addTextToBody('Modules are pretty cool.');


export function addTextToBody(text) {
  const div = document.createElement('div');
  div.textContent = text;

This is if you are not using a bundler like webpack and working directly in the browser.

Source of code: https://jakearchibald.com/2017/es-modules-in-browsers/


You might want to use broswerify instead. It allows you to write NodeJS-style modules and then compiles them into a single browser-friendly JavaScript file, allowing you to get all the performance benefits of loading only a single file. It also means you can easily use the same code both server side and client side.

If you want to stick with separate files, it looks like you are well on your way. Unlike regular JavaScript files, modules are subject to Cross-Origin Resource Sharing (CORS) restrictions. They have to be loaded from the same origin, and cannot be loaded from the local filesystem. If you are loading them from the local file system, move them to a server. If you are already hosting them on a server, add the Access-Control-Allow-Origin: * header to the response that serves the module file.

Lots more gotchas and solutions here and here.


Shortcut for Accepted answer

In case you are using Visual Studio Code just install the Live Preview extension by Microsoft.

Live Preview in Visual Studio Code

In any HTML file click the Show preview icon. It will automatically run a local server and show up in the code editor. After every edit you make it refreshes. You can also show it in your default browser.

No need for command line anymore!

function show_message(){

export { show_message };


import { show_message } from './functions'

i think this should do the trick. this is a named export/import technique. you can under this name find more information if you desire it.


Consider going through this url some extension might be causing an issue with the loading of modules:

This blog might be an answer to what you're expecting.

You should first check if browser accepts type="module" and use fallback if it doesn't like this:

<script type="module" src="module.mjs"></script>
<script nomodule src="fallback.js"></script>

This might be the main reason for the CORS error as written here:

Unlike regular scripts, module scripts (and their imports) are fetched with CORS. This means cross-origin module scripts must return valid CORS headers such as Access-Control-Allow-Origin: *

So you need to add CORS header to the module file

Consider this blog for CORS issue. You should add CORS header ie. Access-Control-Allow-Origin: * to the server config most probably.


JavaScript has had modules for a long time. However, they were implemented via libraries, not built into the language i.e. you can't import or export part of those modules into your js files (whole library needs to be loaded). ES6 is the first time that JavaScript has built-in modules.

Please refer Here for more info about ES modules.

But things have changed and ES modules are now available in browsers! They're in…

Safari 10.1+, Chrome 61+, Firefox 60+, Edge 16+, etc,.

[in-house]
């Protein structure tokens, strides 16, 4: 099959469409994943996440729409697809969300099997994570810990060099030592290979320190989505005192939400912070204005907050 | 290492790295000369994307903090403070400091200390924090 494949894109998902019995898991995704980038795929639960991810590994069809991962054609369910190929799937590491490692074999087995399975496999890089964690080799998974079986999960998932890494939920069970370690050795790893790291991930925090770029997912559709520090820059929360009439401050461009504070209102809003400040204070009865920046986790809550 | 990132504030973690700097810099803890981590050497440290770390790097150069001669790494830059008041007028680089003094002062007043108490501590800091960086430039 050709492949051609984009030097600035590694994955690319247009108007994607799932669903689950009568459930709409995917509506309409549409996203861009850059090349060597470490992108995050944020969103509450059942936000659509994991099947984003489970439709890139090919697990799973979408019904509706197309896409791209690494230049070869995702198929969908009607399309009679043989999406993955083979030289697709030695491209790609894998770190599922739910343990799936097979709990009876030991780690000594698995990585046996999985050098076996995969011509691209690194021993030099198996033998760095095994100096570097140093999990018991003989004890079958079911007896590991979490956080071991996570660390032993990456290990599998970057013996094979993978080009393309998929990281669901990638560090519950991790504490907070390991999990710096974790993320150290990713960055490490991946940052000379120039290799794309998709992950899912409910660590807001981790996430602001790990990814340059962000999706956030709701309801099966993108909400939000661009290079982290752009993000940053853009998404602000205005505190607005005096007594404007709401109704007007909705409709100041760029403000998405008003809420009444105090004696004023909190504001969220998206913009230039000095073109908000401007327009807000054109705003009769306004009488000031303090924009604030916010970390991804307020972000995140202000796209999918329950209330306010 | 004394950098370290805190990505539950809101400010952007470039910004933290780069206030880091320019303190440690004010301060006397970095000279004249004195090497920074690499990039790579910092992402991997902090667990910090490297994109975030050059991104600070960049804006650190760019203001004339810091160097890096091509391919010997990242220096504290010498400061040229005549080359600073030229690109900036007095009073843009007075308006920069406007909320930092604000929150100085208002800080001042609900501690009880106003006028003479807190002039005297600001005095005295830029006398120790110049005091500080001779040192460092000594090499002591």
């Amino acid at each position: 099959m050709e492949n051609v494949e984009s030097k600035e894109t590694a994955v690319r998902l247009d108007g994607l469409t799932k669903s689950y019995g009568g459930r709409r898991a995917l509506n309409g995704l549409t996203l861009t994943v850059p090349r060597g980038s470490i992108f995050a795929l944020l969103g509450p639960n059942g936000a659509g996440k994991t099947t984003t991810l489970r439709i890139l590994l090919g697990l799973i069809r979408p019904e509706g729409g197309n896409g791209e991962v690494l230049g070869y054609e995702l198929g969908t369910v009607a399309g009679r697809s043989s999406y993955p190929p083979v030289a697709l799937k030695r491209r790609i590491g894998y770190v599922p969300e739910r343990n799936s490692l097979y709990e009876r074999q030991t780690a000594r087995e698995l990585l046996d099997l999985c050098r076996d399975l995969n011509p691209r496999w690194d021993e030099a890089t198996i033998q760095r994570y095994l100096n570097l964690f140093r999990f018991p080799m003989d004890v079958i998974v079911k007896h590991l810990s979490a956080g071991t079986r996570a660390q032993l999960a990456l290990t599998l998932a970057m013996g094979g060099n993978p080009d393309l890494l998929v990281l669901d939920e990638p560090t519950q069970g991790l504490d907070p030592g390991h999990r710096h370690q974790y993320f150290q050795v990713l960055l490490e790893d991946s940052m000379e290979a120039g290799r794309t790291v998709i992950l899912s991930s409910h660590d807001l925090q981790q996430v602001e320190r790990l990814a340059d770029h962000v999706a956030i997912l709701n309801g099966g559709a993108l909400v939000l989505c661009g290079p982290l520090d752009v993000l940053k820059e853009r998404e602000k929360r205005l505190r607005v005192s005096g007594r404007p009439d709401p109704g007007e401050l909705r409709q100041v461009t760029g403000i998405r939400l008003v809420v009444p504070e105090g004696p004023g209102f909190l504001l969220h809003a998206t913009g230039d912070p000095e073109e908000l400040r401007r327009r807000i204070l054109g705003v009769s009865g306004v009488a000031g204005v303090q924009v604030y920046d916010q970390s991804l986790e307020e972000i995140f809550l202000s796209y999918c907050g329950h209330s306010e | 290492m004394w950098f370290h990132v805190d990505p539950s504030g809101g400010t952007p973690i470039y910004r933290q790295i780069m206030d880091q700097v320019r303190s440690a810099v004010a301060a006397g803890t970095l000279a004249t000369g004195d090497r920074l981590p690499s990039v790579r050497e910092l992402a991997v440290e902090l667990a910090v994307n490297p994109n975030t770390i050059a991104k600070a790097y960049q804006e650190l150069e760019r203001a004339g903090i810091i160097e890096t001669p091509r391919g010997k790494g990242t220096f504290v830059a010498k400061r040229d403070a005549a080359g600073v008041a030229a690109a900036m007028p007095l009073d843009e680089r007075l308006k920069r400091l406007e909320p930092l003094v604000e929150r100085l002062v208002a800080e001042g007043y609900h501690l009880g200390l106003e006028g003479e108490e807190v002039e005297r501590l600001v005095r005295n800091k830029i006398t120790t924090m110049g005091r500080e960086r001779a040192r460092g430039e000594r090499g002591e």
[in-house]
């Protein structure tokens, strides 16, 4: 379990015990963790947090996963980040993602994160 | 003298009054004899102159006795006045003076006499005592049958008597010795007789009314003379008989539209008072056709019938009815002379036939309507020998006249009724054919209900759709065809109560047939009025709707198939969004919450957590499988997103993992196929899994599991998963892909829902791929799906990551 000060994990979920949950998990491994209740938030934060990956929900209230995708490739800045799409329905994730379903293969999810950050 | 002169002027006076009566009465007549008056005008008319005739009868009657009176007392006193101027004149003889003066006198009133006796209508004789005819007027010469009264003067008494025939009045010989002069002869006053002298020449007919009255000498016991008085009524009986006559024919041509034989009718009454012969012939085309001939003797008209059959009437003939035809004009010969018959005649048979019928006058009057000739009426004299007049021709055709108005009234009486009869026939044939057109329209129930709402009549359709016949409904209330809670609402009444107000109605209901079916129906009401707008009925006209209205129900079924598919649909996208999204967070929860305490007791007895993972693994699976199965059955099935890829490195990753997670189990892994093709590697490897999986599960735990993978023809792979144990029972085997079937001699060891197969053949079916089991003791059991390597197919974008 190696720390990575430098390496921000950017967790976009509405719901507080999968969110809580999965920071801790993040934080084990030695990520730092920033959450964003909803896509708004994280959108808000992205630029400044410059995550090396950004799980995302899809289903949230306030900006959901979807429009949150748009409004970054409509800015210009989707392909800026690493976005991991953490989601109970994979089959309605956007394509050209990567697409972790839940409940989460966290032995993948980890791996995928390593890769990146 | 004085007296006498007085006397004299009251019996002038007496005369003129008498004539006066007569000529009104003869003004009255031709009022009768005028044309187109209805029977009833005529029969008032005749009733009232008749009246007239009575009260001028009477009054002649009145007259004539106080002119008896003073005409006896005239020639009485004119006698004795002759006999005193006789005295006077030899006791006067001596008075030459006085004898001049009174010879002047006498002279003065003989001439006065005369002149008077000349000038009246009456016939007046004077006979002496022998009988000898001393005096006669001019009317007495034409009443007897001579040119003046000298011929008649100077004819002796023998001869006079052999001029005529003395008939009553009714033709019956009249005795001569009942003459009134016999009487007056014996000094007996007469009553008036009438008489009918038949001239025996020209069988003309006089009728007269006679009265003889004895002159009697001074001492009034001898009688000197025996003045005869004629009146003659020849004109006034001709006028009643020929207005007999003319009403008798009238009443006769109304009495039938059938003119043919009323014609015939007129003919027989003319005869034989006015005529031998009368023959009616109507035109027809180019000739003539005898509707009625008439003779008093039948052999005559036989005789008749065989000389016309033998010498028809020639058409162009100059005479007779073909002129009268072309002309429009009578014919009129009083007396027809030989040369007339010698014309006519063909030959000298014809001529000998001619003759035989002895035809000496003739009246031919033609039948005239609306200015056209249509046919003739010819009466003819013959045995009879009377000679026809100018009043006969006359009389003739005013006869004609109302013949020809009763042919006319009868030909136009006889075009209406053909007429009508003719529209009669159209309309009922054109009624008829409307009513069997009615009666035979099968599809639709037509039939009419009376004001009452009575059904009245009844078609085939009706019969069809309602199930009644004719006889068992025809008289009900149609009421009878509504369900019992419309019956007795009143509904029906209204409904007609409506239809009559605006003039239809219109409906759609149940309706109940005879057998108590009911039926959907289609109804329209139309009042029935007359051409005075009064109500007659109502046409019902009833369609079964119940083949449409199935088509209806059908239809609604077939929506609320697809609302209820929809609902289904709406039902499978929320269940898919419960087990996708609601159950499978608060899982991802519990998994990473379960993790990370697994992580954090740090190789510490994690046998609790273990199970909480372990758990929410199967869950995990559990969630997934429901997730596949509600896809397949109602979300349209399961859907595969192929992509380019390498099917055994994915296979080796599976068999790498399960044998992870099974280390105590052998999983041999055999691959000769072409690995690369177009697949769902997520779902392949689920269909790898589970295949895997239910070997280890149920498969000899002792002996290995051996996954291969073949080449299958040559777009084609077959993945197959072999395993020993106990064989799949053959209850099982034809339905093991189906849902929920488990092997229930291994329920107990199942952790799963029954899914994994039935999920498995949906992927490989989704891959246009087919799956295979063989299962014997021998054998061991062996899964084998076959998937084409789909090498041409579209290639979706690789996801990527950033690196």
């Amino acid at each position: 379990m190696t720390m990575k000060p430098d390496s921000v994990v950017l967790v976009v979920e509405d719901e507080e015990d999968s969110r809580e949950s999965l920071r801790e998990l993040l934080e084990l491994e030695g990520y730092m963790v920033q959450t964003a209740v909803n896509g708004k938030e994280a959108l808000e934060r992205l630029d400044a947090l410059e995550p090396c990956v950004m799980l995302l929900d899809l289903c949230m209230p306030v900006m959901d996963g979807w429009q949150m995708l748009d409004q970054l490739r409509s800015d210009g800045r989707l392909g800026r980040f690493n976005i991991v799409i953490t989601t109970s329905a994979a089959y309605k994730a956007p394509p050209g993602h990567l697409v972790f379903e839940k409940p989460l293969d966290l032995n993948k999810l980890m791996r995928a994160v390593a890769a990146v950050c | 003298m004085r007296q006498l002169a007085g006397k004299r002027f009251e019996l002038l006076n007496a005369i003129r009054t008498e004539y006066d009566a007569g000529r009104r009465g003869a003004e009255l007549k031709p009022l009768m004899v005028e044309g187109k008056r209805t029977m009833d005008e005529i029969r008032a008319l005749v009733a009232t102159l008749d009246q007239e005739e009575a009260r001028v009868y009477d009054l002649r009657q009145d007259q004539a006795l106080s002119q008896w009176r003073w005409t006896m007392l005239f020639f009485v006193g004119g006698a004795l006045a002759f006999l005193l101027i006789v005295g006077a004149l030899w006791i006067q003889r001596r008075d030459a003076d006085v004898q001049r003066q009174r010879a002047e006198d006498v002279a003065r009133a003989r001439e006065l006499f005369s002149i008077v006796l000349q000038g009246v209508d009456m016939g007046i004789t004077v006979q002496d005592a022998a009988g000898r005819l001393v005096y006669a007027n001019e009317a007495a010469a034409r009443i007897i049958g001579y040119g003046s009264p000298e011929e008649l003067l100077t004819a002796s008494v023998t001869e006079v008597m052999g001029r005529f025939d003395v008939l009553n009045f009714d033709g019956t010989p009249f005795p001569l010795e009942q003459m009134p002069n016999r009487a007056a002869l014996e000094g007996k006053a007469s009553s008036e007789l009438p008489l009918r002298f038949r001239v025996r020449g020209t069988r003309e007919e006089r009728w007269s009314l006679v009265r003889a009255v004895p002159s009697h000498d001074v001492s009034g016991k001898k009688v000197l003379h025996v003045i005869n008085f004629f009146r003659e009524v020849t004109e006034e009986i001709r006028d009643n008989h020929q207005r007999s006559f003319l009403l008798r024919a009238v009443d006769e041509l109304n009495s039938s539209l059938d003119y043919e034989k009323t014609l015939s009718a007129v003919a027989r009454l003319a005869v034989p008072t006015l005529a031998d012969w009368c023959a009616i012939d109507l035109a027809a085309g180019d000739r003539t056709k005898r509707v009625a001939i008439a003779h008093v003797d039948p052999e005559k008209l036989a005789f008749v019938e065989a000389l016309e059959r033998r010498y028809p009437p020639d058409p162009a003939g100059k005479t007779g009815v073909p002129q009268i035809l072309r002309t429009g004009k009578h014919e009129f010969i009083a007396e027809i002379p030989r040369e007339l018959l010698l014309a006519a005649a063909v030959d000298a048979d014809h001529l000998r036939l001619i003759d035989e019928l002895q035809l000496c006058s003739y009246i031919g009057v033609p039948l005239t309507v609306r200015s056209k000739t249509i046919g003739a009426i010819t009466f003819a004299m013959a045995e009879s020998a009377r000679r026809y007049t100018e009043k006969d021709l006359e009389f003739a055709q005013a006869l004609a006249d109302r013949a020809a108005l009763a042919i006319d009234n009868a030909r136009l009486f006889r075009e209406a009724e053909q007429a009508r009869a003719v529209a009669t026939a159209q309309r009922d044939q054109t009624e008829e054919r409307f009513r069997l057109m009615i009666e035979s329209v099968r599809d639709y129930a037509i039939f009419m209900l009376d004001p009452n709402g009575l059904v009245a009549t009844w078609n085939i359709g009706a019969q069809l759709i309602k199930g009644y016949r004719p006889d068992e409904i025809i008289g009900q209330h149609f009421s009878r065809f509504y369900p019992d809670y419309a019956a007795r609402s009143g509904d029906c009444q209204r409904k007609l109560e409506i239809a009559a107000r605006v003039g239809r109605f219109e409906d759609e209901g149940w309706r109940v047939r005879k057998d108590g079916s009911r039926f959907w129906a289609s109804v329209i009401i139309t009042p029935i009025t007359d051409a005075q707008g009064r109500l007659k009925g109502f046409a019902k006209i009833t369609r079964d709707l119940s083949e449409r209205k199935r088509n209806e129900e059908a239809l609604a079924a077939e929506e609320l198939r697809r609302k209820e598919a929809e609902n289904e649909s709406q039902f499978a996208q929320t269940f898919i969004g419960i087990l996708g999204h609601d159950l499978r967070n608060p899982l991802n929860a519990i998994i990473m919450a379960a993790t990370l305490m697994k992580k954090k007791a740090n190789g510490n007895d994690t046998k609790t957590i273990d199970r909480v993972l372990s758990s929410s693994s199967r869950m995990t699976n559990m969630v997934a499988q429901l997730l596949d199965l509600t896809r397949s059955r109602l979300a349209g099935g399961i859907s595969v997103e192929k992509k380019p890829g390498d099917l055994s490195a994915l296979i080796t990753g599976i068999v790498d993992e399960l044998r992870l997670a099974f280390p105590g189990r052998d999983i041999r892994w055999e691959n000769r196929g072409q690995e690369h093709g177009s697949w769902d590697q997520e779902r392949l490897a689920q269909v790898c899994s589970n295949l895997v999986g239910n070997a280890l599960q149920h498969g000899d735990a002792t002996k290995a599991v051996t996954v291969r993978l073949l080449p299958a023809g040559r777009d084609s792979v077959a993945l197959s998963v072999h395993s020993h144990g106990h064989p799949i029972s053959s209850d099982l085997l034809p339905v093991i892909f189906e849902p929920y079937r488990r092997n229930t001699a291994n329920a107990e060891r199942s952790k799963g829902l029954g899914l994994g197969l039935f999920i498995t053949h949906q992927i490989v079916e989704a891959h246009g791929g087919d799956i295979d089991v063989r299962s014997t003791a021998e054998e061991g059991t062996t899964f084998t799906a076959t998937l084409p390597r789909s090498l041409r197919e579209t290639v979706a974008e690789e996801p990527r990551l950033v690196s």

Now, you need to create your JS file using a new extension .mjs, like,

// utils.mjs
export function addTextToBody(text) {
  const div = document.createElement('div');
  div.textContent = text;

and then, you can import that file into your html page like,

<script type="module">
 import {addTextToBody} from './utils.mjs';

 addTextToBody('Modules are pretty cool.');

Please refer Here for more info about using ES module in browsers.


Using JS modules in the browser On the web, you can tell browsers to treat a element as a module by setting the type attribute to module.

<script type="module" src="main.mjs"></script>
<script nomodule src="fallback.js"></script>

More on https://developers.google.com/web/fundamentals/primers/modules


If you're using webpack and babel and want to import the code into your bundle, I guess it should be one of the following:

export default function show_message(){

and then in your code:

import show_message from 'path/to/show_message.js'
// or 
import { default as someOtherName } from 'path/to/show_message.js'

Or if you'd like to export several functions:

const show_message = function(){
export { show_message };

and then in your code:

import { show_message } from 'path/to/show_message.js'
// or 
import { show_message as someOtherName } from 'path/to/show_message.js'

Hope that helps.


I know this old thread but I just fixed this problem myself by using Parcel to launch my website Parcel index.html, in my situation I was using Live server and it didn't work until I switched to parcel .


Instead of using .js, try using .mjs. Let's say your module file is /modules/App.js, just change it to /modules/App.mjs. And ofcourse, make sure you have added type="module" in script tag, like this - <script type="module" src="./index.js" defer></script>

My folder structure -


This worked for me!

  • scripts of type="module" are automatically deferred Feb 16, 2022 at 13:20

Write your script in the html page. Example index.html


   <meta charset="UTF-8">
   <title>React + htm Demo</title>
   <script src="https://unpkg.com/[email protected]" crossorigin></script>
   <script src="https://unpkg.com/react@16/umd/react.production.min.js" crossorigin></script>
   <script src="https://unpkg.com/react-dom@16/umd/react-dom.production.min.js" crossorigin></script>
   <script type="module">
   const { createElement, useState } = React;
   const render = ReactDOM.render;
   const html = htm.bind(createElement);
   function ClickCounter() {
     const [count, setCount] = useState(0);
     return html`
         <button onClick=${() => setCount(count + 1)}>
           Clicked ${count} times
   render(html`<${ClickCounter}/>`, document.getElementById("App"));

   <h1> React + htm Demo</h1>
   <div id="App"/>







Use a filename with extension .mjs instead of .js in a script like this:

<script type='module' src='main.mjs'></script>

That worked for me.

Your Answer

By clicking “Post Your Answer”, you agree to our terms of service and acknowledge you have read our privacy policy.

Not the answer you're looking for? Browse other questions tagged or ask your own question.